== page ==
We Need Open Government 
by Alex Saitta 
October 1, 2007 
 
Everyone in Pickens County should be concerned open government has taken a couple of steps backward with our school board and school district. The school board is doing the peopleís business and that business should be done in the open, so the public can see what is going on.  
 
Here is a list of some of the ways the powers that be are closing the school district to the people and the press in this county.  
 
Talk to any local reporter, and theyíll tell you getting quotes directly from the Superintendent is next to impossible. The district issues press releases and asks the reporters to use those in their quotes. This results in a one way communication, rather than a two way Q&A between the reporter and the Superintendent. I understand the Superintendent is a busy person and the press releases save time, but once in a while the Superintendent should talk directly to the press.  
 
Another example, was we assigned a reporter to do a Voice of Pickens County, with the following question to teachers: What do you find most rewarding about your job? The reporter was asked to talk to 3 public school teachers, 1 private and 1 professor. The reporter called 2 or 3 schools and was told all that needed to go through the public relations department at the district office. She then called that department and was told she could not question any teacher. The reporter was told she could question administrators in the district office, which made no sense because none of them are teaching.  
 
Here was a told powder-puff question and press access was still shut-down.  
 
The district is limited in the information it releases to the public and the press. For example, the district has a design for all the high schools. There have been hours of community meetings about the design, so it is close to the final design. Yet, the public has not been given an estimate of the cost of these buildings. I can estimate how much the schools will cost. E.g., Pickens High with 1,600 students will cost about $45 million. Such estimates should have been released to the public.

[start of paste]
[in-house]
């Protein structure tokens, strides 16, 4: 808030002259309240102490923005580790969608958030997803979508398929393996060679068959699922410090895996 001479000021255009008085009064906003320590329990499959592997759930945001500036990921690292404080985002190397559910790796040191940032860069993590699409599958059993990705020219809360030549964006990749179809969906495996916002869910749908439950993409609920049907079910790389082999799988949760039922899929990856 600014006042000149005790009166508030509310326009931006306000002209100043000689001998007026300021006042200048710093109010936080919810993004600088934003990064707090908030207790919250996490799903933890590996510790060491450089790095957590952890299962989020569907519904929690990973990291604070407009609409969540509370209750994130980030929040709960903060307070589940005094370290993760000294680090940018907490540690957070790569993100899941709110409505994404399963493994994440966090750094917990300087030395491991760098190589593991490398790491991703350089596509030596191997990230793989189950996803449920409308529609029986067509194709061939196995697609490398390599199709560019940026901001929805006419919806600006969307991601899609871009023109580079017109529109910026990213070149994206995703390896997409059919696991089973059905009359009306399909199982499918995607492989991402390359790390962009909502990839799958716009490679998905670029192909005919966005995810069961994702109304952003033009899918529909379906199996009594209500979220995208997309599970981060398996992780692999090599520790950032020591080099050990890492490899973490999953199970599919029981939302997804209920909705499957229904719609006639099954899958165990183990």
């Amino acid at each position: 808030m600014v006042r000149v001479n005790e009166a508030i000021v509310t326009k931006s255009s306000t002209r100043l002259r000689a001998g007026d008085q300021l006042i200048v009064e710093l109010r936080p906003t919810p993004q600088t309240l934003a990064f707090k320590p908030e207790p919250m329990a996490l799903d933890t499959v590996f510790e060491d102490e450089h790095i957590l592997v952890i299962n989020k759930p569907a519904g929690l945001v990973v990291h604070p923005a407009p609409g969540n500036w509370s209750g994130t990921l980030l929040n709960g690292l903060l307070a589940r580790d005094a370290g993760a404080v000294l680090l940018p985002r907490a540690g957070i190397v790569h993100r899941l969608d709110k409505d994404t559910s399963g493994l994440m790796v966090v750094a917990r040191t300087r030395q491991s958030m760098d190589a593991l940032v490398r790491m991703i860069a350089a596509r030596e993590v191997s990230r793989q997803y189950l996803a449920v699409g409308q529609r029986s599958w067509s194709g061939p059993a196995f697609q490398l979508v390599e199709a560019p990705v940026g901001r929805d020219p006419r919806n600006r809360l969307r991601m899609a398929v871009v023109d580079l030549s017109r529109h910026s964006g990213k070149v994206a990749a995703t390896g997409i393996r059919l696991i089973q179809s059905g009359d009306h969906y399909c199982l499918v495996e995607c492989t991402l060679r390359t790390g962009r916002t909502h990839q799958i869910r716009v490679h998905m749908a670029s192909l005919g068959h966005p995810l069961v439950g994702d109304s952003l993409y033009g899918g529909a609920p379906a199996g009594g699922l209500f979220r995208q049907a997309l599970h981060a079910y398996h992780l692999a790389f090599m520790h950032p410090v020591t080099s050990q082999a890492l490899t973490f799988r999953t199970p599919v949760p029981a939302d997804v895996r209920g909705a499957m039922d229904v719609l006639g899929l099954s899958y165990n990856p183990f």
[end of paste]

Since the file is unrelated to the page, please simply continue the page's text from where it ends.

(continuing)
The previous administration had all sorts of rough building and renovation plans, and even those included cost estimates for the public to review.  
 
The district office stonewalls many information requests. Here are two questions I asked the district office in July. One was, do you know how much employment grew from July 1, 2006 to June 30, 2007, and how many of those where teachers? The second question was, how much did the number of district administration personnel (administrators and support) increase during that time, and how much did total salary costs rise? 
 
Their response was they don't have the ability to easily answer either question. Their reasoning was unclear, but generally it was their accounting is so bad, and it will take hours and many people to figure that out. 
 
If you have a request for information, this administration charges you handsomely to get the information. That didnít happen before and it is another step that has been taken to shut-off the government from the people and the press. 
The district administration and school board leadership call for meetings during the day, when they can just as easily be held at night. Most of the public can't attend these meetings. 
 
Often times the district administration will set-up private meetings with 2 or 3 board members, so it isn't forced to have the discussion in a public meeting.  
 
Another major blow to open government occurred when they removed the board members comments from the agenda. Normally, that is where I or any other board member could have brought up an issue of concern. I canít do that any more, so the public and press will left in the dark on many more issues. To bring up such things at a board meeting, now they must be put on the agenda. The Superintendent sets the agenda, with help from the chairman, so if they don't want it discussed at a meeting, it is unlikely to be discussed, unless you can get 5 board members to change the agenda for that meeting.  
 
Let me give you a example of what I mean. The board has received some complaints about all the changes that are taking place at one time -- scope, sequence, MAP testing; 1,100 Pro-Boards, 1,400 laptops, email system and the plan to launch Curriculator, which requires teachers to put all their lessons on lap-tops, and the step-up in professional development. 
 
Normally, I would have brought this up at the board meeting, under the board member comments section. I would have stated the complaints and asked questions about the pace of the changes. I canít do that any more, because board member comments have been removed from the agenda. 
 
Being a strong believer in open government, at the last meeting, I made a motion to add to the agenda a discussion about those complaints/ concerns. I voted for it, Jim Shelton did and Kevin Kay too. Shirley Jones, Herb Cooper and Oscar Thorsland voted against it. BJ Skelton and Hay abstained. The motion died and the issue was not discussed publicly. 
 
I'm not happy about any of this and it needs to change. I'll keep trying, but I don't think it is going to change with the make-up we have on the board. You need board members who believe in open government. Frankly, looking how the board has moved away from open government, it seems most board members do not.   
Even public input at board meetings has been restricted. Speakers now have to fill out cards, and their time has been cut by 40%.  
 
Watch what they do, not what they say. The district and school board say they want public involvement, but yet they have taken steps to reduce it.  
 
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